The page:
If you could open for any band right now who would that be and why?

Dave: Dinosaur Jr. They special.

Jeoaf: Man, I dunno. I’m not sure that there’s really any band that I pine to open for. We’ve opened shows for Man or Astro-man?, Andrew WK, Har Mar Superstar and a some others and they’ve all been pretty cool. But as far as a dream opening slot, I’d be hard-pressed to really think of one. Maybe Foo Fighters? It’d be a trip to play some gigantic stadium with them somewhere. Or maybe someone super shitty, so that we could go on, totally destroy the place and then make them follow us. That might be better.

My youngest son is 13 and in a band, what advice would you offer him?

Dave: Fuck the status quo and write what feels right, write for yourself and not an audience. Strive to impress yourself and realize that once you do, the gate opens and you have much further to go.

Jeoaf: Totally. Go with your gut, don’t worry about what someone else is gonna think of what you’re doing. Your art is your art and if you’re happy with it, that’s all that matters. Even if its just a little demo thing that you do by yourself on your phone or something at home, if you’re pleased with the result, then fuckin’ A, man, look what you just did! And honestly, beyond that, it only stands to reason that if you’ve got something that you really like and are into, then the odds are almost guaranteed that there are other people out there on the same wavelength that are gonna dig it, too. So in that regard, don’t be afraid to put in out there and share it with people. The only way to find your tribe is to look around, put yourself out there and slowly gravitate toward each other. It’ll never happen if you don’t just go and do it. Its that simple.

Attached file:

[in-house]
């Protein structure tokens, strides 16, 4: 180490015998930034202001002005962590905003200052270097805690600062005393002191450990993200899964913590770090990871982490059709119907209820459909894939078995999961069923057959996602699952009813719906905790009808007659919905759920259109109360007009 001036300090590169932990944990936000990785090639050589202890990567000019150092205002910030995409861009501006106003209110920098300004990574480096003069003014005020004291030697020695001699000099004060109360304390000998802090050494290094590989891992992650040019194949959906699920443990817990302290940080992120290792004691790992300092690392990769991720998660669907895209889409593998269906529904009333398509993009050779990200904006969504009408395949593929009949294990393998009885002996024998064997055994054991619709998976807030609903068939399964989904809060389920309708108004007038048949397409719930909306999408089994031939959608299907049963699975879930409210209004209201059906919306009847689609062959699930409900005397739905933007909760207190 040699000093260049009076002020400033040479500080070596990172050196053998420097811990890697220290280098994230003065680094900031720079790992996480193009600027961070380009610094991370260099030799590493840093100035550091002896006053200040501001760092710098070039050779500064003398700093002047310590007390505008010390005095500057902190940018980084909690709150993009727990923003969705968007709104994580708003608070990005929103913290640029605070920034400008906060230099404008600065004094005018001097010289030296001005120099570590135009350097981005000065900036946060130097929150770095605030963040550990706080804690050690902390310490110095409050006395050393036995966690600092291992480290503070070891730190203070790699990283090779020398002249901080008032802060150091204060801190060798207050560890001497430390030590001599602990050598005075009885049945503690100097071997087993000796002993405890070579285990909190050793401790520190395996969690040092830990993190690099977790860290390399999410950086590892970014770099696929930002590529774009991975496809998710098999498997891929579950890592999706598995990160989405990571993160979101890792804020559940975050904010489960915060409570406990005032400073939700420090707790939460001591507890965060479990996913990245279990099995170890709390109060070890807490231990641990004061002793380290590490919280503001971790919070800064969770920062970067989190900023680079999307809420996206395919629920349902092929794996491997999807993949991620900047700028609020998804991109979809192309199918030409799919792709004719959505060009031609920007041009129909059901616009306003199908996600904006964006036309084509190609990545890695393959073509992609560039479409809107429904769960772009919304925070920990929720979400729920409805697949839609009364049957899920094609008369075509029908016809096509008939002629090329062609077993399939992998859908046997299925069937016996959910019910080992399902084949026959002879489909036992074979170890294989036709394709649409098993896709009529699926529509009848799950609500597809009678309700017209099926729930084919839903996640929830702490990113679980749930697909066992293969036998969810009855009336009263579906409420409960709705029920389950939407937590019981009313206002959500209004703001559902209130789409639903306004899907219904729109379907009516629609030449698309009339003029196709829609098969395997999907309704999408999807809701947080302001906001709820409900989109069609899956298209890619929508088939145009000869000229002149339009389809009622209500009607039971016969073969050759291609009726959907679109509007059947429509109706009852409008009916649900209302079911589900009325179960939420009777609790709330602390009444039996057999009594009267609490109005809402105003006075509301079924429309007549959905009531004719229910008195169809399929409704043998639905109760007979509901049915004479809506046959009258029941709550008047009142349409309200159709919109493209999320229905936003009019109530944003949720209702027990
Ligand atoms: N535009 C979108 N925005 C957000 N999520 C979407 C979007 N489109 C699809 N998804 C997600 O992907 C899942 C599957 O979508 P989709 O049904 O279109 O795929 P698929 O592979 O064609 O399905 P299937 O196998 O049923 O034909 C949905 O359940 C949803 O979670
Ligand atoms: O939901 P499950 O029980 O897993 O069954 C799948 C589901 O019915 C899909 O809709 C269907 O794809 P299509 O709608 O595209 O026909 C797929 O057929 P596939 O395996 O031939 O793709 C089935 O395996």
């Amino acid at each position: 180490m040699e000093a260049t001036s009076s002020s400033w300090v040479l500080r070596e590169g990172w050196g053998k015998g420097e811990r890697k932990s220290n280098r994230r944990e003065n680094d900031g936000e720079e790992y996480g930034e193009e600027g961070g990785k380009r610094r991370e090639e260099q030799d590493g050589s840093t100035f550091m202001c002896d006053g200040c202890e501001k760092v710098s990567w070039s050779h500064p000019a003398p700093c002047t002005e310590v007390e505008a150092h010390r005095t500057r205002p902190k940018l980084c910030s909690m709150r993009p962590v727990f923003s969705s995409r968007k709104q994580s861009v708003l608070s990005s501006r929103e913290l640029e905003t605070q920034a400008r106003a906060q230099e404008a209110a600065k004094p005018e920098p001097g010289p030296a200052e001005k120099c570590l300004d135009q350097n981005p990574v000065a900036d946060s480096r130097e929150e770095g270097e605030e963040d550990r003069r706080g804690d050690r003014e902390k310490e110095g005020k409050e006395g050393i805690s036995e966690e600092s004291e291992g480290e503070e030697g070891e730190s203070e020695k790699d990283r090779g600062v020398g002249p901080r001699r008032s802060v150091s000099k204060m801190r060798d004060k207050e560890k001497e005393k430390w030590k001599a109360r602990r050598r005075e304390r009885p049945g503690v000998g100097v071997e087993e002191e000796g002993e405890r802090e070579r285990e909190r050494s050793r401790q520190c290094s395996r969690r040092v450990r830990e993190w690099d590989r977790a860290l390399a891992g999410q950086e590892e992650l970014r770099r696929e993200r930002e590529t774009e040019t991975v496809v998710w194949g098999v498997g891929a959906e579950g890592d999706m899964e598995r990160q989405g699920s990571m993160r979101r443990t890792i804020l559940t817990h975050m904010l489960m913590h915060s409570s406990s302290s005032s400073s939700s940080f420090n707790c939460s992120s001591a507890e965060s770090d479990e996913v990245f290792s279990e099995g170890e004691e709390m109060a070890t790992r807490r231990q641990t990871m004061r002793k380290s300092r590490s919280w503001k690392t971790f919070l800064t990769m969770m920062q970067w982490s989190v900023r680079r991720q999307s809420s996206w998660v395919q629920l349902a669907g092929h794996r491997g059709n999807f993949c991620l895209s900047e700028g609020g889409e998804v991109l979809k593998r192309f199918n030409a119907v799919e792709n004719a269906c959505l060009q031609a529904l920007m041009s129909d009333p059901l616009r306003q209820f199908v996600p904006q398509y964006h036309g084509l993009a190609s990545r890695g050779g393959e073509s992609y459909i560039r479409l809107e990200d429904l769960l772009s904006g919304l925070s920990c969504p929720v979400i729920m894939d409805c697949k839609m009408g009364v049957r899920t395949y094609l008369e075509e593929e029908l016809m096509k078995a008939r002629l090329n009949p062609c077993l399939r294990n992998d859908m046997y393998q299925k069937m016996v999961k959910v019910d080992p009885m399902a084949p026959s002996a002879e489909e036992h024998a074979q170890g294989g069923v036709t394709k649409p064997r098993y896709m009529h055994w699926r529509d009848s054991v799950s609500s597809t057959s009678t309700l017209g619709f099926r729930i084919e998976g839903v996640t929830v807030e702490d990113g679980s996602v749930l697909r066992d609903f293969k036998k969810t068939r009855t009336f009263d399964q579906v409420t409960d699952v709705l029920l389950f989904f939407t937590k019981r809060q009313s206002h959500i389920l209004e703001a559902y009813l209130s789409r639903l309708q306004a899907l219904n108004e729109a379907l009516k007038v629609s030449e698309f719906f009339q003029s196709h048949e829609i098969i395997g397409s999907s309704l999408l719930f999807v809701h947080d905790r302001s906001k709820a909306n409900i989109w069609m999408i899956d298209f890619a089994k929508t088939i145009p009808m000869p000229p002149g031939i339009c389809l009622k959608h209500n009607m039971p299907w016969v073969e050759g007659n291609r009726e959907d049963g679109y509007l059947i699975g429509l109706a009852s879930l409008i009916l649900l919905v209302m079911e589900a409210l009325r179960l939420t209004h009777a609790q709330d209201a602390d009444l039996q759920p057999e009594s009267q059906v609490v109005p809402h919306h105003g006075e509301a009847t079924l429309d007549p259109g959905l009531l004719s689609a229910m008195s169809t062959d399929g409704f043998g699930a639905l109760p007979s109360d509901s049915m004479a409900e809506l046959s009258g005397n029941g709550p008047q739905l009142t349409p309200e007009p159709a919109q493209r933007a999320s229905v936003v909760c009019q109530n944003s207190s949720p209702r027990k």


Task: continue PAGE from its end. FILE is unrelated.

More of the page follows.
Your thoughts on the state of rock ‘n’ roll in 2015…..

Jeoaf: On a mainstream level, its looking kinda bleak. I can completely understand why the Spin magazines and Rolling Stone magazines of the world have been leaning toward the “Rock is Dead” mentality. I’m sure it probably looks very much that way from their perspective when the Taylor Swifts and the Kanye’s are all that anyone wants to talk about. But there’s always gonna be an underground and that’s where the cool stuff tends to pop up anyway. I’m not worried.

Our plans for the rest of 2015…..

Dave: Push ups, sit ups…

Jeoaf: And Brazilian Butt-Lifts.

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Some Weird Sin Records:
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Scott

From Pittsburgh, now in Florida, Cool Canadian artist wife , 4 great kids and two granddaughters!! I’m a lucky guy!